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Chapter 01—INVITATION TO BIOLOGY. Questions and Answers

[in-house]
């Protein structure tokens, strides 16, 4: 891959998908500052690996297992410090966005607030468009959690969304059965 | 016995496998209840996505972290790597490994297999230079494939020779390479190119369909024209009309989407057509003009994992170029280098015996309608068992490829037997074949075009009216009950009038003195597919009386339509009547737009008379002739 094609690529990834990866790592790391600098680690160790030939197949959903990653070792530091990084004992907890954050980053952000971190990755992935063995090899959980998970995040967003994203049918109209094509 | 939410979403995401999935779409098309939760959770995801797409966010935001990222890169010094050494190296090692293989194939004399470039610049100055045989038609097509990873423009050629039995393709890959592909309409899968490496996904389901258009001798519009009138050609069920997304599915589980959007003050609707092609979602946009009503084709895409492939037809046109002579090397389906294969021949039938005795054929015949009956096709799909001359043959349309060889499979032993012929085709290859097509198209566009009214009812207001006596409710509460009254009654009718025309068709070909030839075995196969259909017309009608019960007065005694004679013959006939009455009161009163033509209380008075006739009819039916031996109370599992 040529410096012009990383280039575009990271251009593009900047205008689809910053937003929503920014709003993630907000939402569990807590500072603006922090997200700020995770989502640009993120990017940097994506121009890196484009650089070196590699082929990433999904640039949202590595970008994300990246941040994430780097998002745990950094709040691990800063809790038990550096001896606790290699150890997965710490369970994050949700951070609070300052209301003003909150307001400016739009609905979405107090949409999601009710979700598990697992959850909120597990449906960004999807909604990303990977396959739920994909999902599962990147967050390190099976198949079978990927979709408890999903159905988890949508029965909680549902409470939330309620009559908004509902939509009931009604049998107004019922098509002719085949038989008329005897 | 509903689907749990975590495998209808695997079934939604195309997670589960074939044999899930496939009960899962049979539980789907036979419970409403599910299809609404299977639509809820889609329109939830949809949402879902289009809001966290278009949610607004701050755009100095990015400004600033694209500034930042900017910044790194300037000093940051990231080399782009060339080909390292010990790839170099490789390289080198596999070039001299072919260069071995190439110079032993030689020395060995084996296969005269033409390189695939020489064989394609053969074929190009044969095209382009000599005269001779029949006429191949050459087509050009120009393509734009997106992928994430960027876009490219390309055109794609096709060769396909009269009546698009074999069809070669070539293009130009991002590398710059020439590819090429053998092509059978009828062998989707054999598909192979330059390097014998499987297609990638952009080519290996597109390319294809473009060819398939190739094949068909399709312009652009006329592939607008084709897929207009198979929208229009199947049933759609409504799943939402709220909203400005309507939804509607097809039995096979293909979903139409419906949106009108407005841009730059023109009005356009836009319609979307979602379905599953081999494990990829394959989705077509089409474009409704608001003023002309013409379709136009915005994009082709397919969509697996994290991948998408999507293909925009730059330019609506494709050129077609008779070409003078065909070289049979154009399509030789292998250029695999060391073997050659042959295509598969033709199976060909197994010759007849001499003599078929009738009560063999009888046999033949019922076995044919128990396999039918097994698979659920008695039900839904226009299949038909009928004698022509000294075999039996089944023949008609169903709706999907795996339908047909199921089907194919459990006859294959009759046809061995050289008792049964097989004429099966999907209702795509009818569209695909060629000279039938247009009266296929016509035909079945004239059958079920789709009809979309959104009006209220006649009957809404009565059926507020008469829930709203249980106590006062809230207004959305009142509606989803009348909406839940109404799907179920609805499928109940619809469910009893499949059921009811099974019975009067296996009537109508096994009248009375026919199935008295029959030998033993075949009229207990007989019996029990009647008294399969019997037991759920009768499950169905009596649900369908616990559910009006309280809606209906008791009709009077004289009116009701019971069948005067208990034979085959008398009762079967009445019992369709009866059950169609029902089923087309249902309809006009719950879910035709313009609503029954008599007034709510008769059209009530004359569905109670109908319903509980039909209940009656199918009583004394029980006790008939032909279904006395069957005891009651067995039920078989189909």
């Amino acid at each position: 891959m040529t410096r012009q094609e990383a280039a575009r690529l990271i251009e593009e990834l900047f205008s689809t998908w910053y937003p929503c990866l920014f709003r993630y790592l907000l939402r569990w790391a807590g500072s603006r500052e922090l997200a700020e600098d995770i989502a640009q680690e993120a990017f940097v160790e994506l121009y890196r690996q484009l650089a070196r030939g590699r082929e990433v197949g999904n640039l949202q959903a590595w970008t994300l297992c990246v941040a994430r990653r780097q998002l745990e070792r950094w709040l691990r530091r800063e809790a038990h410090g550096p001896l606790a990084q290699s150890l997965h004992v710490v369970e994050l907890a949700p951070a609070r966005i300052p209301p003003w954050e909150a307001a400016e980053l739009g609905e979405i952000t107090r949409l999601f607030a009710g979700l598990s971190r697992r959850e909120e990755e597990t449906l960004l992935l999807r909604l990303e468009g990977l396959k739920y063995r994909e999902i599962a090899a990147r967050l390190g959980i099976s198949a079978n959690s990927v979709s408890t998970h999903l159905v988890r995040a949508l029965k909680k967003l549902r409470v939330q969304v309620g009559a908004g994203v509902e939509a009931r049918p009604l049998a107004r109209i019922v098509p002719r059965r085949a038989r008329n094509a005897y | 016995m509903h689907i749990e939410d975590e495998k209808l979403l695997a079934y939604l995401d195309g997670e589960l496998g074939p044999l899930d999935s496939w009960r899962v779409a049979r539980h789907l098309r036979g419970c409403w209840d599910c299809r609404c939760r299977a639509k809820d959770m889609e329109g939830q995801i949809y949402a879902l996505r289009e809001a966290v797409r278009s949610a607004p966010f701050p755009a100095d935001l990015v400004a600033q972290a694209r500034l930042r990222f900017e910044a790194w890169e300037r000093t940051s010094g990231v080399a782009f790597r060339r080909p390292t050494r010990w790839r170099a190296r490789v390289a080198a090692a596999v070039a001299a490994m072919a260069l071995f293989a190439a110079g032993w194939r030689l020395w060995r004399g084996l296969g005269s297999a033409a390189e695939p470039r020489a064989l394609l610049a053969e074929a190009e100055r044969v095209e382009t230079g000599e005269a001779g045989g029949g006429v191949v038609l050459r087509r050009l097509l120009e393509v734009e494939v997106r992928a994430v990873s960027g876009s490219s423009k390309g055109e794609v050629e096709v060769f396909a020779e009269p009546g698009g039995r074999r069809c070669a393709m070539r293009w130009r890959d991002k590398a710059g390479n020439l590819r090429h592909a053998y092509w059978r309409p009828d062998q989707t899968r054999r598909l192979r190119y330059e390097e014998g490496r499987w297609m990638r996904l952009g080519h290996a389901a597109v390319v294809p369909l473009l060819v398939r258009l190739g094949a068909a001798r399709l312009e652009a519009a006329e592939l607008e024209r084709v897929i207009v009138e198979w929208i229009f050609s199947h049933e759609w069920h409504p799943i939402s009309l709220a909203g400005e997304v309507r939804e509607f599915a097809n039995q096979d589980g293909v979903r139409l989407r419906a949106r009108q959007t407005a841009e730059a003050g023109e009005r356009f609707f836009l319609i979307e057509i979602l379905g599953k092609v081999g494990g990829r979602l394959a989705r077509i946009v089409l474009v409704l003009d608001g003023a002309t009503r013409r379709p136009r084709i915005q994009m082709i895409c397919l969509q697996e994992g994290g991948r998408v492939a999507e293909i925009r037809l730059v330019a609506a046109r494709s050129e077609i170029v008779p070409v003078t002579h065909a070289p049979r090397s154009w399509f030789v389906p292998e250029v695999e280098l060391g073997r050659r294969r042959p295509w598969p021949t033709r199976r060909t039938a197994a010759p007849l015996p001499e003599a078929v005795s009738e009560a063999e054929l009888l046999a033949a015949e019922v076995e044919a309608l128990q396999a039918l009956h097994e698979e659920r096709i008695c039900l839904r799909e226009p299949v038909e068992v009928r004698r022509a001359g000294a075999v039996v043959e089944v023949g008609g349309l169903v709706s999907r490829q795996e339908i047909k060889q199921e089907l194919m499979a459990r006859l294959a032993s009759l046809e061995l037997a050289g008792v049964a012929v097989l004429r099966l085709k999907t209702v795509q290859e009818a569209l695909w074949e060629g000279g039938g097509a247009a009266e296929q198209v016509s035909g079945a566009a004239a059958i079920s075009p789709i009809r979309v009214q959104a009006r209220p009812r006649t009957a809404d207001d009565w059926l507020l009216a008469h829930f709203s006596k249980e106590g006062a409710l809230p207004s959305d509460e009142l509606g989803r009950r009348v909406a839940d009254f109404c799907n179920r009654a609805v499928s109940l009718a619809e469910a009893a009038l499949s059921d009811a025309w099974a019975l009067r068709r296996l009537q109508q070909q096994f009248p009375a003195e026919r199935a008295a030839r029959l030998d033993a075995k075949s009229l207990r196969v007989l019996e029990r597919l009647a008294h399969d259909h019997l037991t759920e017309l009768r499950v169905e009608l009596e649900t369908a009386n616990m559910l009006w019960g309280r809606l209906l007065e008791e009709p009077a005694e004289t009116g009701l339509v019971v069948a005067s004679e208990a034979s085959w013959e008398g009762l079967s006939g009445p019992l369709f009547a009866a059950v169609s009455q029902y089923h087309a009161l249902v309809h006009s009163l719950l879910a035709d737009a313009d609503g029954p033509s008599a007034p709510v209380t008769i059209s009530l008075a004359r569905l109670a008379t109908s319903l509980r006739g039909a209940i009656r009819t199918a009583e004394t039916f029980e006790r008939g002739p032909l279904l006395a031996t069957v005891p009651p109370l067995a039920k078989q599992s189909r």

Multiple Choice 1. The smallest unit of life that can survive and reproduce on its own is a(n): a. atom b. cell c. molecule d. organ e. population : b POINTS: 1 REFERENCES: Section 1.1 How do living things differ from non-living things? LEARNING OBJECTIVES: BCA.SES.1.1 - Describe the successive levels of organization in living things. TOPICS: Bloom's: Remember 2. All of the coyotes (Canis latrans) living in the Mojave Desert constitute a(n): a. ecosystem b. community c. biosphere d. organism e. population : e POINTS: 1 REFERENCES: Section 1.1 How do living things differ from non-living things? LEARNING OBJECTIVES: BCA.SES.1.1.2 - Using suitable examples, describe the successive levels of organization in living things from atoms to the biosphere. KEYWORDS: Bloom's: Understand 3. What term describes "all populations of all species living in the same area"? a. ecosystem b. community c. biosphere d. organism e. population : b POINTS: 1 REFERENCES: Section 1.1 How do living things differ from non-living things? LEARNING OBJECTIVES: BCA.SES.1.1 - Describe the successive levels of organization in living things. KEYWORDS: Bloom's: Remember NOTES: Modified 4. Organisms designated as producers usually obtain their energy from: a. other producers b. dead consumers c. decomposers d. the environment e. themselves : d POINTS: 1 REFERENCES: Section 1.2 How are all living things alike? LEARNING OBJECTIVES: BCA.SES.1.2.1 - Distinguish between producers and consumers. KEYWORDS: Bloom's: Remember NOTES: Modified 5. As energy is transferred among organisms, some escapes from the environment as ____ energy. a. electrical b. heat c. light d. mechanical e. nuclear : b POINTS: 1 REFERENCES: Section 1.2 How are all living things alike? LEARNING OBJECTIVES: BCA.SES.1.2.2 - Define homeostasis and explain why it is important for sustaining life. KEYWORDS: Bloom's: Remember 6. What is the process used by living things to maintain an internal environment within a tolerable range? a. metabolism b. homeostasis c. development d. physiology e. thermoregulation : b POINTS: 1 REFERENCES: Section 1.2 How are all living things alike? LEARNING OBJECTIVES: BCA.SES.1.2.2 - Define homeostasis and explain why it is important for sustaining life. KEYWORDS: Bloom's: Remember NOTES: Modified 7. About 12 to 24 hours after the last meal, a person's blood sugar level normally varies from 60 to 90 mg per 100 ml of blood, although it may rise to 130 mg per 100 ml after meals high in carbohydrates. That the blood sugar level is maintained within a fairly narrow range, despite uneven intake of sugar, is due to the bodily process called: a. adaptation b. homeostasis c. inheritance d. metabolism e. development : b POINTS: 1 REFERENCES: Section 1.2 How are all living things alike? LEARNING OBJECTIVES: BCA.SES.1.2.2 - Define homeostasis and explain why it is important for sustaining life. KEYWORDS: Bloom's: Application NOTES: Modified 8. Hereditary instructions for growth and development are carried in: a. proteins b. carbohydrates c. DNA d. energy e. lipids : c POINTS: 1 REFERENCES: Section 1.2 How are all living things alike? LEARNING OBJECTIVES: BCA.SES.1.2.3 - List some functions that are guided by an organism’s DNA. KEYWORDS: Bloom's: Remember NOTES: Modified 9. What term refers to an increase in number, size, or volume in the cells of an organism? a. growth b. development c. reproduction d. evolution e. inheritance : a POINTS: 1 REFERENCES: Section 1.2 How are all living things alike? LEARNING OBJECTIVES: BCA.SES.1.2.3 - List some functions that are guided by an organism’s DNA. KEYWORDS: Bloom's: Remember 10. What term describes the process of transformation of the first cell of a new individual into an adult? a. inheritance b. genetics c. reproduction d. development e. sex : d POINTS: 1 REFERENCES: Section 1.2 How are all living things alike? LEARNING OBJECTIVES: BCA.SES.1.2.3 - List some functions that are guided by an organism’s DNA. KEYWORDS: Bloom's: Remember 11. Which domain or domains are made up of organisms without nuclei? a. archaea only b. bacteria only c. eukarya d. both archaea and bacteria e. both bacteria and eukarya : d POINTS: 1 REFERENCES: Section 1.3 How are living things different? LEARNING OBJECTIVES: BCA.SES.1.3 - Classify organisms on the basis of presence or absence of a nucleus. KEYWORDS: Bloom's: Understand 12. Which organisms are multicellular eukaryotes, with the majority being photosynthetic producers? a. plants b. animals c. fungi d. bacteria e. archaea : a POINTS: 1 REFERENCES: Section 1.3 How are living things different? LEARNING OBJECTIVES: BCA.SES.1.3.2 - What are the four main kingdoms of eukaryotes? KEYWORDS: Bloom's Remember NOTES: New 13. Which is the correct format for a scientific name? a. Homo Sapiens b. Homo Sapiens c. homo sapiens d. Homo sapiens e. Homo sapiens : e POINTS: 1 REFERENCES: Section 1.4 What is a species? LEARNING OBJECTIVES: BCA.SES.1.4.1 - How are organisms named in the Linnaean system? KEYWORDS: Bloom's: Understand 14. A scientific name consists of which of the following? a. family name only b. genus name only c. species designation only d. family name and genus name e. genus name and specific epithet : e POINTS: 1 REFERENCES: Section 1.4 What is a species? LEARNING OBJECTIVES: BCA.SES.1.4.1 - How are organisms named in the Linnaean system? KEYWORDS: Bloom's: Remember 15. What is the most diverse and inclusive classification group? a. domain b. genus c. kingdom d. phylum e. species : a POINTS: 1 REFERENCES: Section 1.4 What is a species? LEARNING OBJECTIVES: BCA.SES.1.4.3 - List the taxa of the Linnaean classification system from species to domain. KEYWORDS: Bloom's: Remember 16. The eighteenth-century naturalist Carolus Linnaeus is known for creating: a. the theory of natural selection b. a system for naming and classifying organisms c. the biological species concept d. the first microscope e. the scientific method : b POINTS: 1 REFERENCES: Section 1.4 What is a species? LEARNING OBJECTIVES: BCA.SES.1.4.1 - How are organisms named in the Linnaean system? KEYWORDS: Bloom's: Remember 17. Critical thinking is the process of: a. finding fault in yourself b. unconditionally accepting information from a trusted source c. designing a scientific experiment d. making a hypothesis e. judging the quality of information before accepting it : e POINTS: 1 REFERENCES: Section 1.5 How does science work? LEARNING OBJECTIVES: BCA.SES.1.5 - Explain the scientific method. KEYWORDS: Bloom's: Remember 18. A testable explanation for a natural phenomenon is a(n): a. experiment b. hypothesis c. prediction d. model e. conclusive description : b POINTS: 1 REFERENCES: Section 1.5 How does science work? LEARNING OBJECTIVES: BCA.SES.1.5.2 - Explain a few ways of testing a prediction. KEYWORDS: Bloom's: Remember NOTES: Modified 19. Arriving at a conclusion based upon one’s observations is known as: a. inductive reasoning b. deductive reasoning c. critical thinking d. logic e. the scientific method : a POINTS: 1 REFERENCES: Section 1.5 How does science work? LEARNING OBJECTIVES: BCA.SES.1.5.1 - Differentiate between inductive and deductive reasoning. KEYWORDS: Bloom's: Remember 20. A scientist is investigating the results of varying temperature on the growth rate of a bacterial culture. In this experiment, temperature is the: a. dependent variable b. independent variable c. control d. model e. hypothesis : b POINTS: 1 REFERENCES: Section 1.5 How does science work? LEARNING OBJECTIVES: BCA.SES.1.5.3 - Using a suitable example, distinguish between dependent and independent variables. KEYWORDS: Bloom's: Application 21. In order to arrive at a solution to a problem, a scientist usually proposes and tests: a. laws b. theories c. hypotheses d. principles e. facts : c POINTS: 1 REFERENCES: Section 1.5 How does science work? LEARNING OBJECTIVES: BCA.SES.1.5.2 - Explain a few ways of testing a prediction. KEYWORDS: Bloom's: Remember 22. In an experiment, the experimental group is: a. not subjected to experimental error b. not exposed to experimental treatments c. maintained under strict laboratory conditions d. treated exactly the same as the control group, except for one independent variable e. statistically the most important part of the experiment : d POINTS: 1 REFERENCES: Section 1.5 How does science work? LEARNING OBJECTIVES: BCA.SES.1.5.4 - How does an experimental group differ from a control group? KEYWORDS: | Bloom's: Understand 23. The control group in an experiment: a. makes the experiment valid b. is an additional replicate for statistical purposes c. reduces the experimental errors d. minimizes experimental inaccuracy e. allows a standard of comparison for the experimental group : e POINTS: 1 REFERENCES: Section 1.5 How does science work? LEARNING OBJECTIVES: BCA.SES.1.5.4 - How does an experimental group differ from a control group? KEYWORDS: Bloom's: Understand Selecting the Exception 24. An experimenter is involved in four of the five tasks below. Select the exception. a. revises a hypothesis as a result of data collected b. manipulates dependent variables c. reviews other research results obtained by other scientists d. examines the effects of independent variables e. draws conclusions based only on appropriate experimental data : b POINTS: 1 REFERENCES: Section 1.5 How does science work? LEARNING OBJECTIVES: BCA.SES.1.5.5 - List the steps of the scientific method. KEYWORDS: Bloom's: Understand 25. Four of the five s listed below are necessary characteristics to the life of an individual. Select the exception. a. energy use b. homeostasis c. development d. response to stimuli e. diversity : e POINTS: 1 REFERENCES: Section 1.2 How are all living things alike? LEARNING OBJECTIVES: BCA.SES.1.2 - Describe the three key features that all living things share. KEYWORDS: Bloom's: Understand OTHER: Selecting the Exception 26. Four of the five s listed below are names of kingdoms. Select the exception. a. Animalia b. Protista c. Eukarya d. Fungi e. Plantae : c POINTS: 1 REFERENCES: Section 1.4 What is a species? LEARNING OBJECTIVES: BCA.SES.1.4.3 - List the taxa of the Linnaean classification system from species to domain. KEYWORDS: Bloom's: Remember OTHER: Selecting the Exception 27. Four of the five s listed below are aspects of the scientific method. Select the exception. a. observation b. hypothesis c. experimentation d. philosophy e. conclusion : d POINTS: 1 REFERENCES: Section 1.5 How does science work? LEARNING OBJECTIVES: BCA.SES.1.5.5 - List the steps of the scientific method. KEYWORDS: Bloom's: Understand OTHER: Selecting the Exception NOTES: Modified Exhibit 1-1 A scientist randomly divided a group of 100 lab rats into two groups of 50. One group was fed regular rat chow while the other was fed the same amount of rat chow with added DDT. Both groups were housed in the same room with the same environmental conditions. At the end of the experiment, rats were weighed and the mean difference calculated. 28. Refer to the accompanying narrative. What variable or variables were manipulated by the scientist? a. DDT only b. temperature only c. weight differences only d. both DDT and weight differences e. both temperature and weight differences : a POINTS: 1 REFERENCES: Section 1.5 How does science work? LEARNING OBJECTIVES: BCA.SES.1.5.3 - Using a suitable example, distinguish between dependent and independent variables. KEYWORDS: Bloom's: Apply | Analyze 29. Refer to the accompanying narrative. What dependent variable was measured? a. DDT b. temperature c. weight d. amount of food e. day length : c POINTS: 1 REFERENCES: Section 1.5 How does science work? LEARNING OBJECTIVES: BCA.SES.1.5.3 - Using a suitable example, distinguish between dependent and independent variables. KEYWORDS: Bloom's: Apply 30. In order to reduce bias, scientists usually prefer experiments that lead to what kind of results? a. ambiguous b. imprecise c. quantitative d. qualitative e. subjective : c POINTS: 1 REFERENCES: Section 1.7 What are some potential pitfalls in scientific inquiry? LEARNING OBJECTIVES: BCA.SES.1.5 - Explain the scientific method. KEYWORDS: Bloom's: Understand 31. Suppose that in an experiment, different results are obtained from a subset than the results obtained from the whole. What term would best explain this? a. probability b. trend c. variable d. statistically significant e. sampling error : e POINTS: 1 REFERENCES: Section 1.7 What are some potential pitfalls in scientific inquiry? LEARNING OBJECTIVES: BCA.SES.1.7.2 - How can sampling error be minimized? KEYWORDS: Bloom's: Understand NOTES: Modified 32. An experimenter surveyed one-half acre of a desert preserve and found three cactus wren nests. Assuming that the habitat is fairly uniform, how many nests would he expect to be in the entire 200-acre preserve? a. 6 b. 200 c. 600 d. 1200 e. 6000 : d POINTS: 1 REFERENCES: Section 1.7 What are some potential pitfalls in scientific inquiry? LEARNING OBJECTIVES: BCA.SES.1.7.3 - When are experimental results said to be statistically significant? KEYWORDS: Bloom's: Apply 33. An experimental result that is statistically significant is: a. likely to occur by chance alone b. unlikely to occur by chance alone c. scientifically significant or important d. the result of an experiment with only one variable e. influenced by sampling error : b POINTS: 1 REFERENCES: Section 1.7 What are some potential pitfalls in scientific inquiry? LEARNING OBJECTIVES: BCA.SES.1.7.3 - When are experimental results said to be statistically significant? KEYWORDS: Bloom's: Understand 34. A hypothesis that has been repeatedly and rigorously tested and supported is known as a: a. model b. testable prediction c. scientific method d. scientific theory e. result : d POINTS: 1 REFERENCES: Section 1.8 What is a theory? LEARNING OBJECTIVES: BCA.SES.1.8.1 - When does a hypothesis become a scientific theory? KEYWORDS: Bloom's: Understand 35. Which statement could be considered a scientific theory? a. Beauty pageant contestants are becoming increasingly more beautiful. b. Chemistry and physics are more exact sciences than biology. c. Change occurs in the inherited traits of a population over generations. d. The growth of a plant is faster in a growth chamber than in a greenhouse. e. Leaves bend toward the light because they know light is needed to grow. : c POINTS: 1 REFERENCES: Section 1.8 What is a theory? LEARNING OBJECTIVES: BCA.SES.1.8.3 - Explain how a scientific theory is different from a speculation or a law of nature. KEYWORDS: Bloom's: Apply NOTES: Modified 36. _____ is the transmission of DNA to offspring. a. Reproduction b. Development c. Homeostasis d. Inheritance e. Differentiation : d POINTS: 1 REFERENCES: Section 1.2 How are all living things alike? LEARNING OBJECTIVES: BCA.SES.1.2.4 - Explain how DNA forms the basis for similarities and differences between organisms. NOTES: Modified 37. Populations within California's Antelope Valley interact with their physical environment (e.g., sunlight and water) to sustain life. Which level of life's organization is appropriate for this scenario? a. population b. community c. biosphere d. ecosystem e. organism : d POINTS: 1 REFERENCES: Section 1.1 How do living things differ from non-living things? LEARNING OBJECTIVES: BCA.SES.1.1.2 - Using suitable examples, describe the successive levels of organization in living things from atoms to the biosphere. KEYWORDS: Bloom's: Apply NOTES: New 38. Plants use energy from the sun to produce nutrients. Plants are therefore: a. consumers b. reproducers c. producers d. decomposers e. developers : c POINTS: 1 REFERENCES: Section 1.2 How are all living things alike? LEARNING OBJECTIVES: BCA.SES.1.2.1 - Distinguish between producers and consumers. KEYWORDS: Bloom's: Understand NOTES: New 39. Grass growing in a field is eaten by a deer. Later on, the deer dies and its body is decomposed, in part, by bacteria. Which organism(s) are consumers? a. grass only b. deer only c. bacteria only d. grass and bacteria e. deer and bacteria : e POINTS: 1 REFERENCES: Section 1.2 How are all living things alike? LEARNING OBJECTIVES: BCA.SES.1.2.1 - Distinguish between producers and consumers. KEYWORDS: Bloom's: Apply NOTES: New 40. Which eukaryotes break down food externally and then absorb nutrients? a. bacteria b. plants c. fungi d. animals e. protists : c POINTS: 1 REFERENCES: Section 1.3 How are living things different? LEARNING OBJECTIVES: BCA.SES.1.3.2 - What are the four main kingdoms of eukaryotes? KEYWORDS: Bloom's: Remember NOTES: New 41. What term describes a consistent natural phenomenon for which there is an incomplete scientific explanation? a. scientific theory b. law of nature c. hypothesis d. scientific law e. scientific method : b POINTS: 1 REFERENCES: Section 1.8 What is a theory? LEARNING OBJECTIVES: BCA.SES.1.8 - Explain the nature of a scientific theory. KEYWORDS: Bloom's: Remember NOTES: New Figure 1.9 "Does Olestra cause cramps?" experiment. 42. Refer to the accompanying figure. If only 50 test subjects had been used in this study and it was determined that 40% of people in the experimental group get cramps (rather than 15.8%), what is the most likely reason for the different results? a. The researcher was biased in their data analysis. b. The data was collected incorrectly. c. The Olestra potato chips were given to the wrong group. d. There is a sampling error due to a small sample size. e. The statistical probability was not calculated. : c POINTS: 1 REFERENCES: Section 1.7 What are some potential pitfalls in scientific inquiry? LEARNING OBJECTIVES: BCA.SES.1.7.2 - How can sampling error be minimized? KEYWORDS: Bloom's: Analyze NOTES: New 43. Refer to the accompanying figure. What was the independent variable in this experiment? a. The consumption of potato chips b. The number of bags of potato chips eaten c. The amount of time given to consume the bag of potato chips d. The previous exposure of test subjects to Olestra in their diet before the experiment e. The presence of Olestra in the potato chips : a POINTS: 1 REFERENCES: Section 1.5 How does science work? LEARNING OBJECTIVES: BCA.SES.1.7.2 - How can sampling error be minimized? KEYWORDS: Bloom's: Understand NOTES: New 44. Refer to the accompanying figure. What was the dependent variable in this experiment? a. The presence of intestinal cramps b. The amount of chips eaten c. The taste of Olestra versus regular chips d. The final weight of the test subjects e. The presence of general adverse health reports : a POINTS: 1 REFERENCES: Section 1.5 How does science work? LEARNING OBJECTIVES: BCA.SES.1.5.3 - Using a suitable example, distinguish between dependent and independent variables. KEYWORDS: Bloom's: Understand NOTES: New Matching the question(s) by matching the statement to the most appropriate function, process, or trait listed below. a. metabolism b. reproduction c. photosynthesis d. growth e. homeostasis REFERENCES: Section 1.2 How are all living things alike? LEARNING OBJECTIVES: BCA.SES.1.2 - Describe the three key features that all living things share. KEYWORDS: Bloom's: Understand OTHER: Classification Questions NOTES: Modified 45. A process found only in producers : c POINTS: 1 46. Organisms exhibit this characteristic, which tends to buffer the effects of environmental change : e POINTS: 1 47. The capacity to acquire, store, and use energy : a POINTS: 1 48. Process in which one generation replaces another : b POINTS: 1 Match the terms with the most suitable description. a. statement of what a hypothesis leads you to expect b. measure of chance c. testable explanation d. time-tested hypothesis REFERENCES: Section 1.5 How does science work? Section 1.8 What is a theory? LEARNING OBJECTIVES: BCA.SES.1.5 - Explain the scientific method. BCA.SES.1.8 - Explain the nature of a scientific theory. KEYWORDS: Bloom's: Understand NOTES: Modified 49. hypothesis : c POINTS: 1 50. probability : b POINTS: 1 51. scientific theory : d POINTS: 1 52. prediction : a POINTS: 1 Imagine that a researcher for a large food company believes that he has developed a new drug that increases appetite. He names the drug "EatMore" and designs an experiment to test his hypothesis. He used two groups of mice; one group is given the drug and the other group given a placebo sugar pill. The appetite levels were measured based on the amount of food consumed by mice in each group for one week. At the end of the experiment, he reported that on average, mice that received the "EatMore" drug consumed 2.5g of food/day and mice that received the placebo consumed 5g of food/day. Statistical analysis of the data showed that the difference was statistically significant. Match the following terms with the conditions related to the accompanying experiment: a. independent variable b. dependent variable c. experimental group d. control group REFERENCES: Section 1.5 How does science work? LEARNING OBJECTIVES: BCA.SES.1.5 - Explain the scientific method. KEYWORDS: Bloom's: Apply NOTES: New 53. The amount of food consumed : b POINTS: 1 54. The mice that received the placebo : d POINTS: 1 55. The treatment of the "EatMore" drug : a POINTS: 1 56. The mice that received the "EatMore" drug Match the following terms with the appropriate level of organization: a. atom b. cell c. organ system d. population e. community f. ecosystem 57. all arctic animals, plants, etc. interacting with their physical environment 58. red blood 59. arctic foxes, polar bears, fish, mosses, shrubs (all species in the arctic tundra) 60. oxygen 61. group of arctic foxes in the arctic tundra 62. circulatory system Subjective Short 63. The cell theory states that all organisms consist of one or more cells, the cell is the basic unit of life, and all cells arise from existing cells. This is a scientific theory. How could the cell theory be disproven? Figure 1.9 "Does Olestra cause cramps?" experiment. 64. Refer to the accompanying figure. What are some variables that were not controlled for in this experiment that may affect the results? Imagine that a researcher for a large food company believes that he has developed a new drug that increases appetite. He names the drug "EatMore" and designs an experiment to test his hypothesis. He used two groups of mice; one group is given the drug and the other group given a placebo sugar pill. The appetite levels were measured based on the amount of food consumed by mice in each group for one week. At the end of the experiment, he reported that on average, mice that received the "EatMore" drug consumed 2.5g of food/day and mice that received the placebo consumed 5g of food/day. Statistical analysis of the data showed that the difference was statistically significant. 65. the following questions about the accompanying experiment. a. What is the researcher's hypothesis? b. What would be the researcher's prediction? c. Why may this experiment be performed with a model organism, rather than on humans? d. Was the researcher's hypothesis correct? e. What may be some alternate explanations for the outcome? 66. Arrange the following terms in order from least complex to most complex: a. biosphere b. cell c. atom d. population e. organ f. community g. ecosystem 67. You are interviewing a researcher. She states that she does not publish her data from experiments because she does not trust other scientists. How would you respond? (Hint: think about one of the main steps of the scientific method). Essay 68. A person is declared to be dead upon the irreversible cessation of spontaneous body functions: brain activity, or blood circulation and respiration. However, only about 1% of a person’s cells have to die in order for all of these things to happen. How can someone be dead when 99% of his or her cells are still alive? 69. Why would you think twice about ordering from a cafe menu that lists the genus name but not the specific epithet of its offerings? Hint: Look up Homarus americanus, Ursus americanus, Ceanothus americanus, Bufo americanus, Lepus americanus, and Nicrophorus americanus. 70. Once there was a highly intelligent turkey that had nothing to do but reflect on the world’s regularities. Morning always started out with the sky turning light, followed by the master’s footsteps, which were always followed by the appearance of food. Other things varied, but food always followed footsteps. The sequence of events was so predictable that it eventually became the basis of the turkey’s theory about the goodness of the world. One morning, after more than 100 confirmations of the goodness theory, the turkey listened for the master’s footsteps, heard them, and had its head chopped off. Any scientific theory is modified or discarded upon discovery of contradictory evidence. The absence of absolute certainty has led some people to conclude that “facts are irrelevant—facts change.” If that is so, should we stop doing scientific research? Why or why not? 71. In 2005, researcher Woo-suk Hwang reported that he had made immortal stem cells from human patients. His research was hailed as a breakthrough for people affected by degenerative diseases, because stem cells may be used to repair a person’s own damaged tissues. Hwang published his results in a peer-reviewed journal. In 2006, the journal retracted his paper after other scientists discovered that Hwang’s group had faked their data. Does the incident show that results of scientific studies cannot be trusted? Or does it confirm the usefulness of a scientific approach, because other scientists discovered and exposed the fraud?